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As his badly injured wife writhed in pain in University Hospital's intensive care unit, Keith Bleazard was stricken with anxiety.

A mountain bike ride up the Stump Hollow trail in Wasatch-Cache National Forest a day earlier had turned disastrous when she rode off a berm and flew over her handle bars.

With each successive X-ray, the news kept getting worse: Heidi Bleazard's neck and back were broken, as were some of her ribs. This on top of a bruised lung and significant head injuries.

"It just kept going on and on," Keith Bleazard said. "It was like, when is this going to stop?"

The couple's one comforting thought during Heidi Bleazard's three-week stay at the hospital was at least they had health insurance. Or so they thought.

On Jan. 17, 2006 - nearly five months to the day after Heidi Bleazard's accident - the letter came. Regence BlueCross BlueShield of Utah, their insurer, was retroactively rescinding their policy.

The Bleazard's health insurance had evaporated. Worse yet, Heidi Bleazard's more than $100,000 in medical bills would not be covered - because they failed to disclose on their insurance application that Keith Bleazard was seeing a doctor and taking prescription drugs for treatment of an old back injury.

"My wife was just worried to death about what was going to happen to us," Keith Bleazard said. "We were going to lose everything. We were going to have to sell everything we own."

Couples like the Bleazards represent about 145,000 Utahns who are individually insured, meaning they don't get coverage through an employer. It's a group, consumer advocates say, that is particularly vulnerable to being charged exorbitant premiums and having their policies yanked away without warning.

With state lawmakers and presumed Republican presidential nominee John McCain pushing individual health insurance as a cornerstone of health care reform, the ranks of the individually insured are only poised to grow.

"We may see, depending on how things go politically . . . that the opportunity of insurers to rescind and the threat of rescission become more widespread simply because there are a lot more individual insurance policies," said Salt Lake City attorney Brian King, who is representing the Bleazards in a lawsuit against Regence.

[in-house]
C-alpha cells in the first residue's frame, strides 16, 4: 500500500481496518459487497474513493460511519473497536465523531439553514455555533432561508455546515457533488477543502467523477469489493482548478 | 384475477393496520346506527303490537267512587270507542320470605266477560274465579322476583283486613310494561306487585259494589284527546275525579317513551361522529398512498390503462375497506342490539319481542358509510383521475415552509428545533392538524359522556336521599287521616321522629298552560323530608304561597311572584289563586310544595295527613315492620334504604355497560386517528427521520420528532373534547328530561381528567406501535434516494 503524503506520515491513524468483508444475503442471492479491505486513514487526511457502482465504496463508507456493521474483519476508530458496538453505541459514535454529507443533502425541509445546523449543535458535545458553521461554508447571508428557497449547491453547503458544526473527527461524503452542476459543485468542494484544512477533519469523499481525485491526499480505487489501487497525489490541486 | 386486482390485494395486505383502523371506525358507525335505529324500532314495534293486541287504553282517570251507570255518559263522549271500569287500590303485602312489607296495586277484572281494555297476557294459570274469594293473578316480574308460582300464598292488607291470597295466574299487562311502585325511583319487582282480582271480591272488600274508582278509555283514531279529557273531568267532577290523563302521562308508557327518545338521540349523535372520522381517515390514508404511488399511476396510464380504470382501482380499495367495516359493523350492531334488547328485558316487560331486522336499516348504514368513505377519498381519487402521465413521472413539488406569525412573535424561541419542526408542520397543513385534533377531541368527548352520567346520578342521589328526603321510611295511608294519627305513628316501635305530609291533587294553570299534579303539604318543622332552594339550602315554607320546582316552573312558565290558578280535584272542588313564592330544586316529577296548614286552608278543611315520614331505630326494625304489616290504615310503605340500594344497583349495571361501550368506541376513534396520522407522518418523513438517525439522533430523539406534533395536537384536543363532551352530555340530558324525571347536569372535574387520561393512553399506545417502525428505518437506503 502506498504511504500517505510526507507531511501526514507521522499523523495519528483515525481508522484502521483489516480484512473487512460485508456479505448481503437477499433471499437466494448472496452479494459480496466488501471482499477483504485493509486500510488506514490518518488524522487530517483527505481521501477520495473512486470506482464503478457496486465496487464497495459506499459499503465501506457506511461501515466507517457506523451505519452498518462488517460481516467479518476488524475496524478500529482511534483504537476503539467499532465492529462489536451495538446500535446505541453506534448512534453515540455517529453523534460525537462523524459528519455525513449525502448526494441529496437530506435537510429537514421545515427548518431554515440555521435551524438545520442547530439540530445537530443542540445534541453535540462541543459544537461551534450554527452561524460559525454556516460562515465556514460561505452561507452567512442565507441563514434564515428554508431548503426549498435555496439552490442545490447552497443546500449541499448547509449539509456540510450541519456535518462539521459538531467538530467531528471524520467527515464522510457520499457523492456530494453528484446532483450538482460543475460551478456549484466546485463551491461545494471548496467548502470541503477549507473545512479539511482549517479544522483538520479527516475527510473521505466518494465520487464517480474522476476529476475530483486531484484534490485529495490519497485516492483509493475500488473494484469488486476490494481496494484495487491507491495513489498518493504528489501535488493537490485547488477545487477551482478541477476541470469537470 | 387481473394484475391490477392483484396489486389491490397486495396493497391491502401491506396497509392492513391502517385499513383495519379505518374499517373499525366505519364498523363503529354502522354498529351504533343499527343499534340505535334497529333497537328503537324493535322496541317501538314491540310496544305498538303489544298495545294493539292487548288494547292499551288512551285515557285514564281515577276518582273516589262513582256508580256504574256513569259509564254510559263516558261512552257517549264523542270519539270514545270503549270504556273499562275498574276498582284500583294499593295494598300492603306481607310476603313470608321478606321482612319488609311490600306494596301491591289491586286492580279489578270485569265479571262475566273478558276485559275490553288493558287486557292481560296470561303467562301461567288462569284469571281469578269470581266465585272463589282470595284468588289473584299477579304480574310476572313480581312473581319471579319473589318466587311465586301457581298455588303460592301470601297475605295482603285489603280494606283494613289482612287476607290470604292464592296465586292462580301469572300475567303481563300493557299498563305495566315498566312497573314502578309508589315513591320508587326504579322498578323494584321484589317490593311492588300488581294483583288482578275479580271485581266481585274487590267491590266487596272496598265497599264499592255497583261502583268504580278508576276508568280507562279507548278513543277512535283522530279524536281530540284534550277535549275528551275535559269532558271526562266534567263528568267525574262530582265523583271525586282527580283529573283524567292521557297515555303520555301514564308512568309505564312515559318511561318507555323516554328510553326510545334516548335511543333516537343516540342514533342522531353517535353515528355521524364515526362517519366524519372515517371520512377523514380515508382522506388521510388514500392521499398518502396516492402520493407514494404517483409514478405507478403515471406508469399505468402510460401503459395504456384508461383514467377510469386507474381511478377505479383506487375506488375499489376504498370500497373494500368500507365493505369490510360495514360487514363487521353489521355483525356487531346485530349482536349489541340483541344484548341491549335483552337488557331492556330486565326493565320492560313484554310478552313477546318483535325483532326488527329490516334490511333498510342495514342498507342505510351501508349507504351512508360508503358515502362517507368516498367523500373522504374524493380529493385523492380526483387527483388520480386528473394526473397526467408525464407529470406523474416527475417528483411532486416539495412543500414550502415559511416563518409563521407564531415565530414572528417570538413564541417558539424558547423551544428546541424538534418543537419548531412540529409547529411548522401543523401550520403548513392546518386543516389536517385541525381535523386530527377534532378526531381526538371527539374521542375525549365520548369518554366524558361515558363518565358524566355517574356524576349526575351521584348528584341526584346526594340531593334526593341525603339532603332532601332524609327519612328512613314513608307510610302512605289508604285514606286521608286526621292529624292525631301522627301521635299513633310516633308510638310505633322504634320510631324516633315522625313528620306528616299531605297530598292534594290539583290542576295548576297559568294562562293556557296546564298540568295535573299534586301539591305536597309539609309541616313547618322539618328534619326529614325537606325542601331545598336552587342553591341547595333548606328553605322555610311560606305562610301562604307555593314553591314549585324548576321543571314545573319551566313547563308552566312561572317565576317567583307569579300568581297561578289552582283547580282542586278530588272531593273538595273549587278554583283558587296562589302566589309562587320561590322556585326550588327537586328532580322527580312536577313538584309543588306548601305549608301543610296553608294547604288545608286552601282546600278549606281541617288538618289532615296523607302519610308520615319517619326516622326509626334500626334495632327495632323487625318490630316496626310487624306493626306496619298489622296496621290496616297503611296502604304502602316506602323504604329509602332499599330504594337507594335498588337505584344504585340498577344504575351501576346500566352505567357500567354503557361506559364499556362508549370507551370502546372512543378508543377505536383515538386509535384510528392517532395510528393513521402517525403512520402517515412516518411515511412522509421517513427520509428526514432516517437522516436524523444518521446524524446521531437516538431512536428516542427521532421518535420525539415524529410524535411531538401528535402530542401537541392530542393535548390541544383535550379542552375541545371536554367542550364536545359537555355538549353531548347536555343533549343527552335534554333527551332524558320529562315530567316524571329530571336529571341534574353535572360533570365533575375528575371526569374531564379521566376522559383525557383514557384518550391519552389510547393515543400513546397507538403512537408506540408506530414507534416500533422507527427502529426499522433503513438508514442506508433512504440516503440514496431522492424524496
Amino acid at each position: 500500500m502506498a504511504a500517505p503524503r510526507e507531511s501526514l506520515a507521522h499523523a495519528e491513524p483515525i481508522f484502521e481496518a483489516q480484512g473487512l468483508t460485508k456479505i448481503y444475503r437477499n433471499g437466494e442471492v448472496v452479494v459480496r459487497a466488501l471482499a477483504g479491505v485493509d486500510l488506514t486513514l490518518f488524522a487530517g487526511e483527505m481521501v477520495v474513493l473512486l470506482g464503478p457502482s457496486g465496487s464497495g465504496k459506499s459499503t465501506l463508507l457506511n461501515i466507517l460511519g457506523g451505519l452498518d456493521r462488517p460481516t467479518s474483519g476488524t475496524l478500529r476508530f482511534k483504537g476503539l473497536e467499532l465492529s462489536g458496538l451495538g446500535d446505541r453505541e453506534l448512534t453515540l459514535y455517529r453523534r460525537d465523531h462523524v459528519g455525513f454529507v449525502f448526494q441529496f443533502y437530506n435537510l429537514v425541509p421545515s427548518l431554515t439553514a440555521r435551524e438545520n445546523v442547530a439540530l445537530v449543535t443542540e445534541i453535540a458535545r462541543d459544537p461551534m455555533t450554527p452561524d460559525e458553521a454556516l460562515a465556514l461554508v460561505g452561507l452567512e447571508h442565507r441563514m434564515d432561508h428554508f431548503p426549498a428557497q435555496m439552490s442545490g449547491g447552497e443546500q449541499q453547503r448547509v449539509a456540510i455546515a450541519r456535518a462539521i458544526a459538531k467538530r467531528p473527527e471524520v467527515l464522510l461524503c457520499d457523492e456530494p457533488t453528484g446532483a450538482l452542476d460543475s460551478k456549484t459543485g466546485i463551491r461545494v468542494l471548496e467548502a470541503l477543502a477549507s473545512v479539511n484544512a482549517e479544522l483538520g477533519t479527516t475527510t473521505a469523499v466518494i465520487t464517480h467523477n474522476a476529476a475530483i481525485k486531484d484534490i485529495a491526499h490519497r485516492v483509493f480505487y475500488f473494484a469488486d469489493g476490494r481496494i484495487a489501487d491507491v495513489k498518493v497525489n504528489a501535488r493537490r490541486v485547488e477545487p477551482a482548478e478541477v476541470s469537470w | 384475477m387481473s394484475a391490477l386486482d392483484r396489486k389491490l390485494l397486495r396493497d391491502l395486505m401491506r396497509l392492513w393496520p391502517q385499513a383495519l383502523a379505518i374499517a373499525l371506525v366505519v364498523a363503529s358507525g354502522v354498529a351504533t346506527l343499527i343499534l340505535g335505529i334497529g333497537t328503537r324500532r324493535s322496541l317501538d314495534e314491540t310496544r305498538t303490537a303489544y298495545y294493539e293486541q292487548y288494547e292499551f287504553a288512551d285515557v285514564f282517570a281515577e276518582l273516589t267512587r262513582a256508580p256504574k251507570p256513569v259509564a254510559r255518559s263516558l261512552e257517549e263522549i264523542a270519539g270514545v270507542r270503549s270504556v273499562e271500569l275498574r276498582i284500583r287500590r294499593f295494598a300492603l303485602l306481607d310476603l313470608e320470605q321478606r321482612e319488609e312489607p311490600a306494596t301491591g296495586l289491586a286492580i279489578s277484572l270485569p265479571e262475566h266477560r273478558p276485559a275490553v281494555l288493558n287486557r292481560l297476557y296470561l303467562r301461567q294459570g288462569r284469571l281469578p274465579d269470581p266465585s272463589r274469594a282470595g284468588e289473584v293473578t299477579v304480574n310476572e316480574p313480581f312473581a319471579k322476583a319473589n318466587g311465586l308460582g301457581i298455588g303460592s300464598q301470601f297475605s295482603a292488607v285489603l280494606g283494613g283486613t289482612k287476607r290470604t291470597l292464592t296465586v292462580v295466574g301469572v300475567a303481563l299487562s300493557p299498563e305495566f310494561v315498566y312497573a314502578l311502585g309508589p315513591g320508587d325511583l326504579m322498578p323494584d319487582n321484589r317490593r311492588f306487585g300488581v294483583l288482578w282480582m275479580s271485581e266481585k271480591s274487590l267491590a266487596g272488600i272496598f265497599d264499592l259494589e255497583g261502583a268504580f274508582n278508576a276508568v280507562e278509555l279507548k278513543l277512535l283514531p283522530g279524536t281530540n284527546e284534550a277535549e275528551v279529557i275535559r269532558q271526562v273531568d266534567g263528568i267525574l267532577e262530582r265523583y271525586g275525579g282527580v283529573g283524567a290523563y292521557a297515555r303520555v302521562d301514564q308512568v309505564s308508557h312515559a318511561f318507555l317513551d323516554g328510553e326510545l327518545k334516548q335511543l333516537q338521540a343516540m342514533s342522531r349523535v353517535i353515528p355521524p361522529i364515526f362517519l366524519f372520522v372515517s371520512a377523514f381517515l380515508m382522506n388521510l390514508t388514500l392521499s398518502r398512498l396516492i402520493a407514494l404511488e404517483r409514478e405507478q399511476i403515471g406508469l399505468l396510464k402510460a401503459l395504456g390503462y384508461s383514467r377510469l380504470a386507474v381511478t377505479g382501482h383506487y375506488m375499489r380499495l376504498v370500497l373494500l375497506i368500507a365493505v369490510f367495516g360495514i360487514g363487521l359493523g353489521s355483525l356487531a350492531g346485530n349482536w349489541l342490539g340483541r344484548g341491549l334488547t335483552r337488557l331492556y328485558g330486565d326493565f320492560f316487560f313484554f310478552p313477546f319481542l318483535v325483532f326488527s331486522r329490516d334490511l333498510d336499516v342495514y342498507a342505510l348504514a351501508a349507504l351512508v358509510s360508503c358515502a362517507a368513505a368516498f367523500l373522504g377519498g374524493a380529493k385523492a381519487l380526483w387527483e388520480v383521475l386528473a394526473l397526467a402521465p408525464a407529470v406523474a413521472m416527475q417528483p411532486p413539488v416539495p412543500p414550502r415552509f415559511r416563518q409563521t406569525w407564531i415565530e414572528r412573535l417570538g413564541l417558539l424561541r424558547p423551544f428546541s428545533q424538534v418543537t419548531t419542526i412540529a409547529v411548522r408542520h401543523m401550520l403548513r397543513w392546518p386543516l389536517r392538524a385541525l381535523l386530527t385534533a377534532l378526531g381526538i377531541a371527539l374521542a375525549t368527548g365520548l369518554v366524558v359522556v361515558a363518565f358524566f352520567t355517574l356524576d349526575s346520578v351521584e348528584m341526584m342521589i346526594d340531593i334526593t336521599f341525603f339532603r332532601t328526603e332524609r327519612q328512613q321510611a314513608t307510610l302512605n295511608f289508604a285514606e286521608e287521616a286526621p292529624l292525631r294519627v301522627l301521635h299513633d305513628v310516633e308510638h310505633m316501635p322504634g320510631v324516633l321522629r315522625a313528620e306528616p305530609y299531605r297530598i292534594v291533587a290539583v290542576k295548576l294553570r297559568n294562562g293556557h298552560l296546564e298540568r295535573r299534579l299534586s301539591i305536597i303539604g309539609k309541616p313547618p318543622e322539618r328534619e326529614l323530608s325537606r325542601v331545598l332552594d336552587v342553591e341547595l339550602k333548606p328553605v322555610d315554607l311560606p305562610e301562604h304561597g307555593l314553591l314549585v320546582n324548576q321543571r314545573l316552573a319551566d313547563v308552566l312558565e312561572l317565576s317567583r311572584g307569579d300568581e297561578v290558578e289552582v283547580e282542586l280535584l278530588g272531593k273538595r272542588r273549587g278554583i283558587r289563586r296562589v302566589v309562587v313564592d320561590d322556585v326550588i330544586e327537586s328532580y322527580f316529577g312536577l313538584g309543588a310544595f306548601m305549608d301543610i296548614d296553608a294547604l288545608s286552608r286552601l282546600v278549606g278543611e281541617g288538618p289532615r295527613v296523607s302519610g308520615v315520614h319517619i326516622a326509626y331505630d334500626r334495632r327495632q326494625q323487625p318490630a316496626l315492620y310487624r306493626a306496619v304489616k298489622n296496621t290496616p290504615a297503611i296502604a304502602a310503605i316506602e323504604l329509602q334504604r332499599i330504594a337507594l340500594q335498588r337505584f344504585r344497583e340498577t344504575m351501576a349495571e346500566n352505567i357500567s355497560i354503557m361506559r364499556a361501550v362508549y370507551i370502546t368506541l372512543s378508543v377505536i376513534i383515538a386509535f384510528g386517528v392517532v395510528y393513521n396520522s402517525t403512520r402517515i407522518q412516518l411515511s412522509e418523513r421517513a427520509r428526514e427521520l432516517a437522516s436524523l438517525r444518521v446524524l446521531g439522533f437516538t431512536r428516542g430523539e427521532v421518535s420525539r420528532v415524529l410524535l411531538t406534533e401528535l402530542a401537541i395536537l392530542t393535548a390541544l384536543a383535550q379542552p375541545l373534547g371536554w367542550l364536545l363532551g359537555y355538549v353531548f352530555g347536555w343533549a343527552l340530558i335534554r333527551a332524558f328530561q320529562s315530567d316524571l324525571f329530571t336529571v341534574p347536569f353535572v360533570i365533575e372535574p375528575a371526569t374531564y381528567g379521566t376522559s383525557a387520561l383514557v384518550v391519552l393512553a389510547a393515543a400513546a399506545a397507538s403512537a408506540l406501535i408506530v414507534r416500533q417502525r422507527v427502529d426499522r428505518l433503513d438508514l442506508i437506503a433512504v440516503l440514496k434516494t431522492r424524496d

Unfair practices? Filed in October, the Bleazard's lawsuit alleges the company has for many years rescinded individual insurance policies without complying with Utah insurance codes.

King has since filed a motion to have the Bleazards' case certified as a class-action lawsuit, representing the 197 individuals and families whose Regence plans were retroactively revoked in Utah between 2003 and 2006.

Regence, the lawsuit contends, fails to investigate applicants' reasoning about information they include or omit. The suit also asserts that when companies issue policies, state law requires them to provide customers a copy of their application, and that Regence does not do so.

The lawsuit claims the company's rescission investigations are triggered when it receives claims over a certain dollar threshold within the first few months after a policy has been issued. This kind of "post-claims underwriting" - scrutinizing a person's information after he or she has already been approved for coverage - is sometimes used by Regence as a way to avoid paying large claims on new policies, the lawsuit states.

Regence spokeswoman Tauni Everett declined to comment on the litigation but said the company does not "rescind policies to get out of paying any claims or to make money. Regence is a not-for-profit organization. We don't answer to a bunch of shareholders."

But other major health plans in Utah do. How many policies these companies collectively revoke each year is unknown because the Utah Insurance Department neither requires them to report it nor does it keep track of rescission complaints filed by consumers - in large part because it receives so few.

Suzette Green-Wright, director of the department's Health Insurance Division and Office of Consumer Health Assistance, said during her 14 years there, "I'm thinking twice I've seen complaints come in on someone being rescinded."

'Material misrepresentation' Federal law prohibits insurance companies from dropping someone's coverage just because his or her health takes a turn for the worse.

But companies can revoke a policy if they can prove a person made a "material misrepresentation" on his or her application - something that's not difficult to unintentionally do, King said, because the applications are "so broad that you can have individuals who say, 'I don't think I really have to answer "yes" to that question or check "yes" to that box.' "

Insurance companies defend the practice, saying it's an important way to root out people who lie about health history in order to get insurance, and such winnowing helps keep subscribers' premiums low. And, they say, they rarely do it.

Regence, which offers insurance to about half of the 10,000 or so people and families who apply for insurance each year, revokes only a tiny fraction of those policies - between 45 and 48 a year, said Ann Ibrahim, the company's director of underwriting.

Taking away a person's insurance coverage, the company recognizes, is "pretty serious," she said. "It's a pretty significant step . . . for us to take rescission action, we have to feel confident there has been some serious misrepresentation or omission."